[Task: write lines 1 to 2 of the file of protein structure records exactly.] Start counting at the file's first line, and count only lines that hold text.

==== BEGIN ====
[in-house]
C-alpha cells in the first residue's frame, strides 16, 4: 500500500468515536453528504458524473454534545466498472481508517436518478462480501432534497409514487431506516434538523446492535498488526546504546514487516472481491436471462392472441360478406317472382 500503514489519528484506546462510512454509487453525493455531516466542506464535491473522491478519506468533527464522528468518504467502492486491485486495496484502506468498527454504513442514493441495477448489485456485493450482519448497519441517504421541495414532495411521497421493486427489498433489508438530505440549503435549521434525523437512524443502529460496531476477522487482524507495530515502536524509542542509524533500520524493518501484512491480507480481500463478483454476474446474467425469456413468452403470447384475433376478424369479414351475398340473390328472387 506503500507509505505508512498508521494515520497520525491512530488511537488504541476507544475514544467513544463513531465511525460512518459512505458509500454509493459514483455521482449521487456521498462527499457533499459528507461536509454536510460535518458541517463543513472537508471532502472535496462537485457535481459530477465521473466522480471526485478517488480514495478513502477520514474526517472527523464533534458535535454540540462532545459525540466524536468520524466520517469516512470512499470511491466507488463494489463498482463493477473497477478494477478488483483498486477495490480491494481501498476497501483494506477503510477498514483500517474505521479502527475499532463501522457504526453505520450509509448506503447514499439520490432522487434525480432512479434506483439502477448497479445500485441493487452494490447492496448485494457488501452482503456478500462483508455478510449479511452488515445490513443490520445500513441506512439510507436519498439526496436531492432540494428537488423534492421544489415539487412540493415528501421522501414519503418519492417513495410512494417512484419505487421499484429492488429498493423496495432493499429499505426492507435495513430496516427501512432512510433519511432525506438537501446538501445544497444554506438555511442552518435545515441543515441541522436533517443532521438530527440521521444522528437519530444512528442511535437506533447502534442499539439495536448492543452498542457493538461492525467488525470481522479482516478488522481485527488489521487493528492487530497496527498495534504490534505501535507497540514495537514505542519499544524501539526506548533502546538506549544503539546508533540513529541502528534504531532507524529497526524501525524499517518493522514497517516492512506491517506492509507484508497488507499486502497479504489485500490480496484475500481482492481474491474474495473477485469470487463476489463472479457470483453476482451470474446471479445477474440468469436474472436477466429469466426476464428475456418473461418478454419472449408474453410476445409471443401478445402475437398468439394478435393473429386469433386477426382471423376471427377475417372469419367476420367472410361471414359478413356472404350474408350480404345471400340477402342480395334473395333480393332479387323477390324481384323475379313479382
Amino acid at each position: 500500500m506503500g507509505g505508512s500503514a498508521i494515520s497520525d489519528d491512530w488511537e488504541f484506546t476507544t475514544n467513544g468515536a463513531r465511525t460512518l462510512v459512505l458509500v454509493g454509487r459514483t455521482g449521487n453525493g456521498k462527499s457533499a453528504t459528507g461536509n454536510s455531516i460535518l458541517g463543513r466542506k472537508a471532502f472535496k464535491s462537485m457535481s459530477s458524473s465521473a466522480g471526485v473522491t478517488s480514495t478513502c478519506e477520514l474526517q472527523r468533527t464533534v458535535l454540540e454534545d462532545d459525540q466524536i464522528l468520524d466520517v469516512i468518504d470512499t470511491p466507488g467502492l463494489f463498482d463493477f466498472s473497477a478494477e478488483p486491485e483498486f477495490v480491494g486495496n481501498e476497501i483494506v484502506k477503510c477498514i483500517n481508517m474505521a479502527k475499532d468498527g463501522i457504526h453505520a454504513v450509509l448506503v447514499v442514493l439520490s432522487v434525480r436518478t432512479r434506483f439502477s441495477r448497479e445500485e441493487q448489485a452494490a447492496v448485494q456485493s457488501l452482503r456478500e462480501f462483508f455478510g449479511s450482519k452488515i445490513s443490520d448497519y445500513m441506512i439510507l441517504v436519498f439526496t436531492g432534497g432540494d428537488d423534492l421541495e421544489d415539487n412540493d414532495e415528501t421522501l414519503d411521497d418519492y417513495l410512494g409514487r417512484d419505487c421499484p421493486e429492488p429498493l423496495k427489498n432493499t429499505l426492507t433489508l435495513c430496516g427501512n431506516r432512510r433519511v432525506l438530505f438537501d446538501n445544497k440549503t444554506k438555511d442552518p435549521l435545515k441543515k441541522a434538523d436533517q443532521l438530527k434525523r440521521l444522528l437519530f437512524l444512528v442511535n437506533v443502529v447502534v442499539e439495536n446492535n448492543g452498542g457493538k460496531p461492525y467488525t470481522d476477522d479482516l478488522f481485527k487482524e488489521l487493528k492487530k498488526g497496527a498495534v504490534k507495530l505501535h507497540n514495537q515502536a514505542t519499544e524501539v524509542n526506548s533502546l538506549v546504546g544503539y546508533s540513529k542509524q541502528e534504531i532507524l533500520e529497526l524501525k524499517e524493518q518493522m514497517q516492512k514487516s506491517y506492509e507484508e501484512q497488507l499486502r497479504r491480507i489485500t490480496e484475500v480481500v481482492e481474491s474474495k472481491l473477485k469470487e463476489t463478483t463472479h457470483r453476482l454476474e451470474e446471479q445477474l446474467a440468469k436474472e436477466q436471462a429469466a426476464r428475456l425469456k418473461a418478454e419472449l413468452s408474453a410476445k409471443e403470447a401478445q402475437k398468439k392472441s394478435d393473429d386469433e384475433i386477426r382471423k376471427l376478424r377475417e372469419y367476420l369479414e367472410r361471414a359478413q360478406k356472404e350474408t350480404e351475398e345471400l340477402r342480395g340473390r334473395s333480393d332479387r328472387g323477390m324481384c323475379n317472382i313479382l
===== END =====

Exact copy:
[in-house]
C-alpha cells in the first residue's frame, strides 16, 4: 500500500468515536453528504458524473454534545466498472481508517436518478462480501432534497409514487431506516434538523446492535498488526546504546514487516472481491436471462392472441360478406317472382 500503514489519528484506546462510512454509487453525493455531516466542506464535491473522491478519506468533527464522528468518504467502492486491485486495496484502506468498527454504513442514493441495477448489485456485493450482519448497519441517504421541495414532495411521497421493486427489498433489508438530505440549503435549521434525523437512524443502529460496531476477522487482524507495530515502536524509542542509524533500520524493518501484512491480507480481500463478483454476474446474467425469456413468452403470447384475433376478424369479414351475398340473390328472387 506503500507509505505508512498508521494515520497520525491512530488511537488504541476507544475514544467513544463513531465511525460512518459512505458509500454509493459514483455521482449521487456521498462527499457533499459528507461536509454536510460535518458541517463543513472537508471532502472535496462537485457535481459530477465521473466522480471526485478517488480514495478513502477520514474526517472527523464533534458535535454540540462532545459525540466524536468520524466520517469516512470512499470511491466507488463494489463498482463493477473497477478494477478488483483498486477495490480491494481501498476497501483494506477503510477498514483500517474505521479502527475499532463501522457504526453505520450509509448506503447514499439520490432522487434525480432512479434506483439502477448497479445500485441493487452494490447492496448485494457488501452482503456478500462483508455478510449479511452488515445490513443490520445500513441506512439510507436519498439526496436531492432540494428537488423534492421544489415539487412540493415528501421522501414519503418519492417513495410512494417512484419505487421499484429492488429498493423496495432493499429499505426492507435495513430496516427501512432512510433519511432525506438537501446538501445544497444554506438555511442552518435545515441543515441541522436533517443532521438530527440521521444522528437519530444512528442511535437506533447502534442499539439495536448492543452498542457493538461492525467488525470481522479482516478488522481485527488489521487493528492487530497496527498495534504490534505501535507497540514495537514505542519499544524501539526506548533502546538506549544503539546508533540513529541502528534504531532507524529497526524501525524499517518493522514497517516492512506491517506492509507484508497488507499486502497479504489485500490480496484475500481482492481474491474474495473477485469470487463476489463472479457470483453476482451470474446471479445477474440468469436474472436477466429469466426476464428475456418473461418478454419472449408474453410476445409471443401478445402475437398468439394478435393473429386469433386477426382471423376471427377475417372469419367476420367472410361471414359478413356472404350474408350480404345471400340477402342480395334473395333480393332479387323477390324481384323475379313479382